Migrant workers, especially migrant construction workers, are easily invisible to us. They live and work unnoticed by the rest of us. Their emotional wounds, mental health struggles, depression, and stress are hidden from our sight. We cannot see and we do not want to see. They are also invisible because they are not “us”.

Christians and the church in Singapore have an opportunity to model a different way for our society: A way that rejects the NIMBY attitude and our society’s fear of, and disinterest in, extending welcome and hospitality to the very people who make our progress possible; a way that seeks not only fair but a caring—loving—treatment of our migrant workers; a way that repents of selfishly hanging on to the benefits of our migrant workers’ labour at their expense.

Such a way requires us to re-examine public policies, business practices, and personal prejudices. Changing prejudices, practices, and policies and making migrant workers visible in our society and treating them with dignity is the responsibility of every Christian, every Singaporean. Some of us would undoubtedly feel that we desire a different way but feel powerless. We may believe that only the government and business owners are able to change the status quo. We profess sympathy but plead powerlessness.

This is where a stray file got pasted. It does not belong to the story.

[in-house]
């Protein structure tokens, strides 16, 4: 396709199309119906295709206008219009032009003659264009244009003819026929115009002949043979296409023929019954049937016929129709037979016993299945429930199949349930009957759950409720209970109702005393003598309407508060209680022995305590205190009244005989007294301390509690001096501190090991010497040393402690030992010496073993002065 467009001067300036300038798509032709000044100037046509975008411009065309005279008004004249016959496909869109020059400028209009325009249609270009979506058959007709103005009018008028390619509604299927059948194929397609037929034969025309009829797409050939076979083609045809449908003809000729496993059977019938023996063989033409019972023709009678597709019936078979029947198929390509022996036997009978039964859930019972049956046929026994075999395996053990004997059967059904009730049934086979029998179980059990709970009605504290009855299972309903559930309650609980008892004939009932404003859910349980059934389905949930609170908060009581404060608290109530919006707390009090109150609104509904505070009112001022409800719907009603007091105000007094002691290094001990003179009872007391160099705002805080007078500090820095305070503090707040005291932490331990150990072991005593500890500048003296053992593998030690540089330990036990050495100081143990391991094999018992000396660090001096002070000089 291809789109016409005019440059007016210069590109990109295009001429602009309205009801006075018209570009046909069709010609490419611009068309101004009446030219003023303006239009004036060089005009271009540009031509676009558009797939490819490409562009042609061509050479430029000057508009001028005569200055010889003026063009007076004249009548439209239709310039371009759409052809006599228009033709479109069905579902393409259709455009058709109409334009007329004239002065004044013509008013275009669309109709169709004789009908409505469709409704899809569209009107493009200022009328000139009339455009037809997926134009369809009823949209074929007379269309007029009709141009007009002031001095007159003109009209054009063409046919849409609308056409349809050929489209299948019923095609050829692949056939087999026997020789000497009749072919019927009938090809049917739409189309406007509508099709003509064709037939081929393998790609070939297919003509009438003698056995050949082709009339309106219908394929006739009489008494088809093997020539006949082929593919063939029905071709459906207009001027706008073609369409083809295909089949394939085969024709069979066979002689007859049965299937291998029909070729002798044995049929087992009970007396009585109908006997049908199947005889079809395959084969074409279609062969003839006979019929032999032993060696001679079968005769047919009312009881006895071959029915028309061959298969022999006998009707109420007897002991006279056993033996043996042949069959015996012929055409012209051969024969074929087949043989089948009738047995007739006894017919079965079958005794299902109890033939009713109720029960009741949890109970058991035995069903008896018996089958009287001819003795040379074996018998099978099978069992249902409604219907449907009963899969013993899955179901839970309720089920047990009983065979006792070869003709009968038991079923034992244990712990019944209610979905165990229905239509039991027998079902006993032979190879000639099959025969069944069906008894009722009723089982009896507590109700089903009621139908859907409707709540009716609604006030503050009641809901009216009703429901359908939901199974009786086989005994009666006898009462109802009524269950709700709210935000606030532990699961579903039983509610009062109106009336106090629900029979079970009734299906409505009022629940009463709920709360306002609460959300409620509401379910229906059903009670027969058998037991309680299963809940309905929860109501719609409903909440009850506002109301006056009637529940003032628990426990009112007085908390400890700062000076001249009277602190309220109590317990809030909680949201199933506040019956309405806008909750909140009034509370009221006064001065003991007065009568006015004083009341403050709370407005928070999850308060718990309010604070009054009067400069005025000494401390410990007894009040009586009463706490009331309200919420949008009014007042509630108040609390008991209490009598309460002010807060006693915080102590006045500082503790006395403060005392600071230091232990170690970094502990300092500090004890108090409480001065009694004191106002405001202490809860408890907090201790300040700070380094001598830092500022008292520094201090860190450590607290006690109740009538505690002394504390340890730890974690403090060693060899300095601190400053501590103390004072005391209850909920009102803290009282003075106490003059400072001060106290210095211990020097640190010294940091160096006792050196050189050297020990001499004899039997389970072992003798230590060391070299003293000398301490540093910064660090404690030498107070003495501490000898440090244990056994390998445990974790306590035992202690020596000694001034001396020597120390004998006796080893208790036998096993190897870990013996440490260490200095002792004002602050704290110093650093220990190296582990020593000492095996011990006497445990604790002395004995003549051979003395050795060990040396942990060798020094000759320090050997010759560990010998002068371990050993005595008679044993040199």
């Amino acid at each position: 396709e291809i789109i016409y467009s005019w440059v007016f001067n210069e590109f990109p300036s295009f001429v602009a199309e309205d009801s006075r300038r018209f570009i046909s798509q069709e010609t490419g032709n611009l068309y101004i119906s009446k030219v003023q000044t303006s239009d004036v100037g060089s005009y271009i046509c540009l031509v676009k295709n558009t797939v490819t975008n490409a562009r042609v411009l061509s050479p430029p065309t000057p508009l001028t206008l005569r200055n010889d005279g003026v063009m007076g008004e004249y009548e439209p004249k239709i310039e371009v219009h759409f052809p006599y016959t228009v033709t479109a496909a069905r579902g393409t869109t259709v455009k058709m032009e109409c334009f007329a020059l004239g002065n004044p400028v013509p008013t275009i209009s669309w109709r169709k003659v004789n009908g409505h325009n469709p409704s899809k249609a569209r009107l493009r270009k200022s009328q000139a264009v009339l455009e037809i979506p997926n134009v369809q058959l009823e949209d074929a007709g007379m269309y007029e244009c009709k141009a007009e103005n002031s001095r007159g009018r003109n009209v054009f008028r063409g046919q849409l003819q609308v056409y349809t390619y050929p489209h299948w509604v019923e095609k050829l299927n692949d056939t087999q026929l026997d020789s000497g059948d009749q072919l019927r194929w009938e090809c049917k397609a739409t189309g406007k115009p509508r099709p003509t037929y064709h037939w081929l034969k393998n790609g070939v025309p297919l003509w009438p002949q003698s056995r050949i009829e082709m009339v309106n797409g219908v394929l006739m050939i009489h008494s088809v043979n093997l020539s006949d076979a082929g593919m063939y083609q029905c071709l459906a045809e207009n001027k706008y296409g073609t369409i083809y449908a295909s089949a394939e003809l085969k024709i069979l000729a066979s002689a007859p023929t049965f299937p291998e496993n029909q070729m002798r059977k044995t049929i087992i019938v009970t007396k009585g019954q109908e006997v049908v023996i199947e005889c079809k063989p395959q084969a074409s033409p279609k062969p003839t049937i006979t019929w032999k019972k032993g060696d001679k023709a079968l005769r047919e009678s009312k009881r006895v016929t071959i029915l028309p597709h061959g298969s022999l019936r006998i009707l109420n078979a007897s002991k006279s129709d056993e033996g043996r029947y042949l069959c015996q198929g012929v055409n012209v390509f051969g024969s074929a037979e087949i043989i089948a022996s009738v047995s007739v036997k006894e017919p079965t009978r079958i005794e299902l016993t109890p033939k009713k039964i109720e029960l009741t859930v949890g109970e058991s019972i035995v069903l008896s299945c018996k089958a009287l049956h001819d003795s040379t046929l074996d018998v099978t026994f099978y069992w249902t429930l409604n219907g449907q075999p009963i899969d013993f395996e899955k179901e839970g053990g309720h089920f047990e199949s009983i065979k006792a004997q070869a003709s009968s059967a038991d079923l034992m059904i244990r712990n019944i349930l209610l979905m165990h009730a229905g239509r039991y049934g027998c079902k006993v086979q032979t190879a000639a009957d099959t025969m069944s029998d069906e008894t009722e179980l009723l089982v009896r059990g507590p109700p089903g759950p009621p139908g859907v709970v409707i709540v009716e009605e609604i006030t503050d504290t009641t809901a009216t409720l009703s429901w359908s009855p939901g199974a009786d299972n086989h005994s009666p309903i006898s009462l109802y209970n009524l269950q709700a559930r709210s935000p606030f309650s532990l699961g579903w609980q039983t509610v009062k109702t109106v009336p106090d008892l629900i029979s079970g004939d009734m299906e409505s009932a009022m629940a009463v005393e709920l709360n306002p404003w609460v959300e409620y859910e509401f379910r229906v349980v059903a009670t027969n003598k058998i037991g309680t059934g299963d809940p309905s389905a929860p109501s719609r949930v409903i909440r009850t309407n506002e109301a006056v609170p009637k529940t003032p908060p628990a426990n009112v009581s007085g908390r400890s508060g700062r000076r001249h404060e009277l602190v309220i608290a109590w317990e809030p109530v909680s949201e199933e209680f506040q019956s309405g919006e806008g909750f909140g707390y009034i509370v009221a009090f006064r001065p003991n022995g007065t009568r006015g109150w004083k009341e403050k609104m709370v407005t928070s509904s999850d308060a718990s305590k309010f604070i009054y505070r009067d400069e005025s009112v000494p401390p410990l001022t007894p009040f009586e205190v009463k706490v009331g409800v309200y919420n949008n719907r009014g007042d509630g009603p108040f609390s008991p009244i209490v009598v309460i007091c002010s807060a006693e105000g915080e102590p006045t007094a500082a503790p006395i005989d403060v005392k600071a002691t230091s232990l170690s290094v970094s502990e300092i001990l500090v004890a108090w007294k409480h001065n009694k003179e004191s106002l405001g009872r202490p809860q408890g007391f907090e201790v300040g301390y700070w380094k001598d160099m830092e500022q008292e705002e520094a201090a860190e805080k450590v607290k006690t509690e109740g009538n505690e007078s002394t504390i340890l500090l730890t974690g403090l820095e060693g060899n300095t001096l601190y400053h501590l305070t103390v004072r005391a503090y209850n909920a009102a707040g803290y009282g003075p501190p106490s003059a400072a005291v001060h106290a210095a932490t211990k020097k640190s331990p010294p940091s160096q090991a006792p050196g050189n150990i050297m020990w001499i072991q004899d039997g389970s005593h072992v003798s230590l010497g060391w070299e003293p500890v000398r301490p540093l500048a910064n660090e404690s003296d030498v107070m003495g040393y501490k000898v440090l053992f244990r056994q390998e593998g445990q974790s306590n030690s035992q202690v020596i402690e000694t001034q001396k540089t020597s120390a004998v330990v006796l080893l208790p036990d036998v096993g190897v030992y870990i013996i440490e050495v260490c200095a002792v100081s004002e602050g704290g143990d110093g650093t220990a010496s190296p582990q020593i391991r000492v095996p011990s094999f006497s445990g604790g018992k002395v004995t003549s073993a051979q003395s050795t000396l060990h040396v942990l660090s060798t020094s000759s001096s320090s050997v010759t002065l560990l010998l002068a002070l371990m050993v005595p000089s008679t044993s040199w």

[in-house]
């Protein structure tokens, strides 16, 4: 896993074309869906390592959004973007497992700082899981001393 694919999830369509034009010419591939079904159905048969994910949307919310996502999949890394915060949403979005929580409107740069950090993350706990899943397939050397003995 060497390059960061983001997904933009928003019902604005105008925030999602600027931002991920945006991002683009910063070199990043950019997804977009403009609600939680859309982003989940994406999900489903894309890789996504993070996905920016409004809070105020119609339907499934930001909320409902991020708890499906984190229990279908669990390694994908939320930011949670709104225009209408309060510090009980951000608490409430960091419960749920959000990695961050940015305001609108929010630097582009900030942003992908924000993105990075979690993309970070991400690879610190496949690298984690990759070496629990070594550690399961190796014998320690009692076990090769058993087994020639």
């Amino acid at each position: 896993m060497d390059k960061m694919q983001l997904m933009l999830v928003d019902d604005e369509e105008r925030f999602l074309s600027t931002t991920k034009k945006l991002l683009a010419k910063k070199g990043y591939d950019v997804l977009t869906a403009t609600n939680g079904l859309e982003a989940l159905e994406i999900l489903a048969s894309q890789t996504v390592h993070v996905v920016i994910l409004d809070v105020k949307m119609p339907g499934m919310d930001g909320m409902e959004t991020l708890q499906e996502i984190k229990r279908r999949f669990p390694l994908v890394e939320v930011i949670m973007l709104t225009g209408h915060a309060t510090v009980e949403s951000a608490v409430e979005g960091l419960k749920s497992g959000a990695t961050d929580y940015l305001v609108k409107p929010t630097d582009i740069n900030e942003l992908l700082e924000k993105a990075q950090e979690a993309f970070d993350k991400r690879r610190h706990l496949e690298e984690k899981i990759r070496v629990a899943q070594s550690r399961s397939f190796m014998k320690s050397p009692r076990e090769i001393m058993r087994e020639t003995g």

Not doing anything will change nothing. Each of us as an individual, employee, employer, business owner, or policy maker must determine if we would follow the rest of our society or follow Jesus’ way, the way of love. It is a way that refuses to treat our migrant workers as invisible. It is way that chooses to treat migrant workers with the dignity befitting those who bear the imago dei.


Rev Dr Bernard Chao is Lecturer in Practical Theology, and Director of EQUIP, a lay training initiative, at Trinity Theological College. He received his PhD in Theology from Fuller Theological Seminary (USA). He teaches in the areas of leadership and Christian education, offers courses in youth ministry and Wesleyan theology, and has research interests in the intersection of the social sciences and theology. A former litigation lawyer, Bernard is an ordained elder of The Methodist Church in Singapore (Trinity Annual Conference).